Just what the Tribe feels should be the limits of this broader approach to § 1362 is not entirely clear. Others have suggested that in determining whether there be a federal question under § 1362, courts should not be limited to a consideration of the necessary elements of the complaint, but should consider all pleadings, depositions, and the like. Even if the broader approach be followed in the instant case, there would still be no federal question presented. Going beyond the limitations of the "well-pleaded complaint" rule, there is still nothing whatsoever in the instant case to suggest that we have anything here but a simple breach of contract case. A breach of contract claim has been held not to be a matter in controversy arising under the Constitution, laws or treaties of the United States, and hence not posing a federal question. Adelt v. Richmond School District, 439 F.2d 718 (9th Cir. 1971). See also Enterprise Electric Co. v. Blackfeet Tribe of Indians, 353 F.Supp. 991 (D.C.Mont.1973), where a federal district court was held not to have jurisdiction to hear an action wherein an Indian tribe was sued for monies allegedly due under a contract for electrical work. Accordingly, we find no jurisdiction under § 1362, under either the "well-pleaded complaint" rule, or the broader approach.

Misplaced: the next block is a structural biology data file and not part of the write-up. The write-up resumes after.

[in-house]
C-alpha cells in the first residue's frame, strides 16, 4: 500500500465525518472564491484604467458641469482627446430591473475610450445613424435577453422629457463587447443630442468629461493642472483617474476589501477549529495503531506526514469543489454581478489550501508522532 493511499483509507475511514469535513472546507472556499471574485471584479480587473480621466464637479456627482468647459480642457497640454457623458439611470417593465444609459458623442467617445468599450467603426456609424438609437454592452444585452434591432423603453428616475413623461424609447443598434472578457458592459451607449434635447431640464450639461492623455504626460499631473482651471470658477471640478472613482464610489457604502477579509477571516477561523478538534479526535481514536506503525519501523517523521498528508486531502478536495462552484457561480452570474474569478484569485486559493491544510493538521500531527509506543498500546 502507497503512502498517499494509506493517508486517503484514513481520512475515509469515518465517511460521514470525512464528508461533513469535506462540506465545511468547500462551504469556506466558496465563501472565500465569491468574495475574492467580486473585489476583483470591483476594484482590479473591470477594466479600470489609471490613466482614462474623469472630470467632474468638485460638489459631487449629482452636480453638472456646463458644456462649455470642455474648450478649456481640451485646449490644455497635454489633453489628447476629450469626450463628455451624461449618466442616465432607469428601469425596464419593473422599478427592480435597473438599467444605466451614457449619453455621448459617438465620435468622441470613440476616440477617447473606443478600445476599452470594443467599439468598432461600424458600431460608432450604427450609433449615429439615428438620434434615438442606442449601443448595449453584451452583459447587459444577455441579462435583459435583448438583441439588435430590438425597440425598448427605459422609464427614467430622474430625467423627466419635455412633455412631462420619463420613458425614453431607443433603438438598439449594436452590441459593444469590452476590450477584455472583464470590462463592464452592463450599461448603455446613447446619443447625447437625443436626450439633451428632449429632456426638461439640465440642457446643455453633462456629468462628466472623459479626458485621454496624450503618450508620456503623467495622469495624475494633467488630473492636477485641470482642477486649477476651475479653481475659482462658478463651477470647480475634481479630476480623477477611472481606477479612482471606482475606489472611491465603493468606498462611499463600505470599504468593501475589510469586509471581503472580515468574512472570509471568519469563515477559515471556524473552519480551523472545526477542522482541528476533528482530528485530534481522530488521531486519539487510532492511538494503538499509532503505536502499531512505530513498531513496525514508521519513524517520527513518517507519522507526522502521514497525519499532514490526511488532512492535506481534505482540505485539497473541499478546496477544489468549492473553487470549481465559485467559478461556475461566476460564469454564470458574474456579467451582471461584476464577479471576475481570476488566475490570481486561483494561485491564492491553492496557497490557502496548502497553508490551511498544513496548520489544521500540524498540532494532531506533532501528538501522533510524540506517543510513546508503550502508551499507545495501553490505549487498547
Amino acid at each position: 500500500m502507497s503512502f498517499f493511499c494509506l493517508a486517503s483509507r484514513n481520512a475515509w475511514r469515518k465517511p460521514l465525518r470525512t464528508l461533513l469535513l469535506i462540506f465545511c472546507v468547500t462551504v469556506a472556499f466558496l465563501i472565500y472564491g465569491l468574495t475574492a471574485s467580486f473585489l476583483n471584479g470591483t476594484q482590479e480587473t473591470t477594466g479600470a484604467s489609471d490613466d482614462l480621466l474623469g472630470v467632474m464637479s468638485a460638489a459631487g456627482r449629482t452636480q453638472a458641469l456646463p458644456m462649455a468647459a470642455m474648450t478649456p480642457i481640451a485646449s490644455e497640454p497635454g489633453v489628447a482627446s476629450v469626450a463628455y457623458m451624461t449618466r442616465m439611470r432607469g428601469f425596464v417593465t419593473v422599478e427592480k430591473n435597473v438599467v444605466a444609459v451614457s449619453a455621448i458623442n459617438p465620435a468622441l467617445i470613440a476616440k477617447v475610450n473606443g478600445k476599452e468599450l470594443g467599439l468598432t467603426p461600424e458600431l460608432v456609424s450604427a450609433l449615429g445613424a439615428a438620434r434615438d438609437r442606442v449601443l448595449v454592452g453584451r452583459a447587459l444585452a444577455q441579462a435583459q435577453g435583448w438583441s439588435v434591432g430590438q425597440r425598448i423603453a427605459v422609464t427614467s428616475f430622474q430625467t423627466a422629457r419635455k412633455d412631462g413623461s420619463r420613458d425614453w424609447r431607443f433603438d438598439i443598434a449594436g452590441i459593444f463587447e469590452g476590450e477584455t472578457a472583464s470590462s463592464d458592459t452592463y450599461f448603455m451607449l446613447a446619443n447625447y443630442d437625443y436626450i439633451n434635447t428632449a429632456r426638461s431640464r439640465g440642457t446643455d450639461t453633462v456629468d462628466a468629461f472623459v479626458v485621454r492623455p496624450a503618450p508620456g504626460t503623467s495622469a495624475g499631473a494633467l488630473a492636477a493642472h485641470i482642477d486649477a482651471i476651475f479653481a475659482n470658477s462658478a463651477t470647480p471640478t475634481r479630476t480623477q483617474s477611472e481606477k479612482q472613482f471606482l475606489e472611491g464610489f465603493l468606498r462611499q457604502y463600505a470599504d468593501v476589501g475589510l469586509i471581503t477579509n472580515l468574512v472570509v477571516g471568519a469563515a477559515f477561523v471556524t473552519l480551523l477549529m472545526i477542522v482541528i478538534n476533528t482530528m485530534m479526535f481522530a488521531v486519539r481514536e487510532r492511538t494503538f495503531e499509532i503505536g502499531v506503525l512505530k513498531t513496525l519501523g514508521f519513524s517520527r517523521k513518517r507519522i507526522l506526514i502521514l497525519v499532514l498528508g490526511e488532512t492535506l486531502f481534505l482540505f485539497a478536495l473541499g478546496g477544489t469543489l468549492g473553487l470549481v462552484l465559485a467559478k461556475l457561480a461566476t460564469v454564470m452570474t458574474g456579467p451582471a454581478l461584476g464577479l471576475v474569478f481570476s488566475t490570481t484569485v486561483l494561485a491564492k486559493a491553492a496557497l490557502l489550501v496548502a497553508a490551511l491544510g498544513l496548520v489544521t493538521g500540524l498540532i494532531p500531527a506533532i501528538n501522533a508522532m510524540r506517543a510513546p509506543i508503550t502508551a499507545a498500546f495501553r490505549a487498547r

The Apache Tribe has an alternate theory as to why the trial court has subject matter jurisdiction under § 1362. Under 25 U.S.C. § 175, according to the Tribe, the United States Attorney has the discretionary authority to represent an Indian tribe in a proceeding such as the instant one, and thus could have brought the present suit as trustee or guardian for the Tribe. If the United States had brought the present proceeding on behalf of the Tribe, the latter asserts that the trial court would then have jurisdiction to hear the matter by virtue of 28 U.S.C. § 1345, which provides that the federal district courts have jurisdiction of all civil actions brought by the United States. It is illogical, argues the Apache Tribe, to have federal jurisdiction exist if the United States had instituted the present action on behalf of the Tribe, but to withhold that federal jurisdiction where, as here, the Tribe brought the action in its own name. The Tribe asserts that one reason for § 1362 was to allow an Indian tribe to try in federal court any claim that the United States could have maintained as the trustee for a tribe. We do not agree with this reasoning. In our view § 1362 does not dispense with the requirement of pleading a federal question.


In thus arguing, the Apache Tribe relies on some legislative history, which they deem helpful to their cause. Of course legislative history cannot overrule the clear and unequivocal language of a statute. Colorado Public Interest Research Group, Inc. v. Train, 507 F.2d 743 (10th Cir. 1974). Reliance is also placed by the Tribe on three cases out of the Ninth Circuit: Moses v. Kinnear, 490 F.2d 21 (9th Cir. 1973); Fort Mojave Tribe v. Lafollette, 478 F.2d 1016 (9th Cir. 1973); and Salt River Pima-Maricopa Indian Community v. Arizona Sand and Rock Company, 353 F.Supp. 1098 (D.C.Ariz.1972).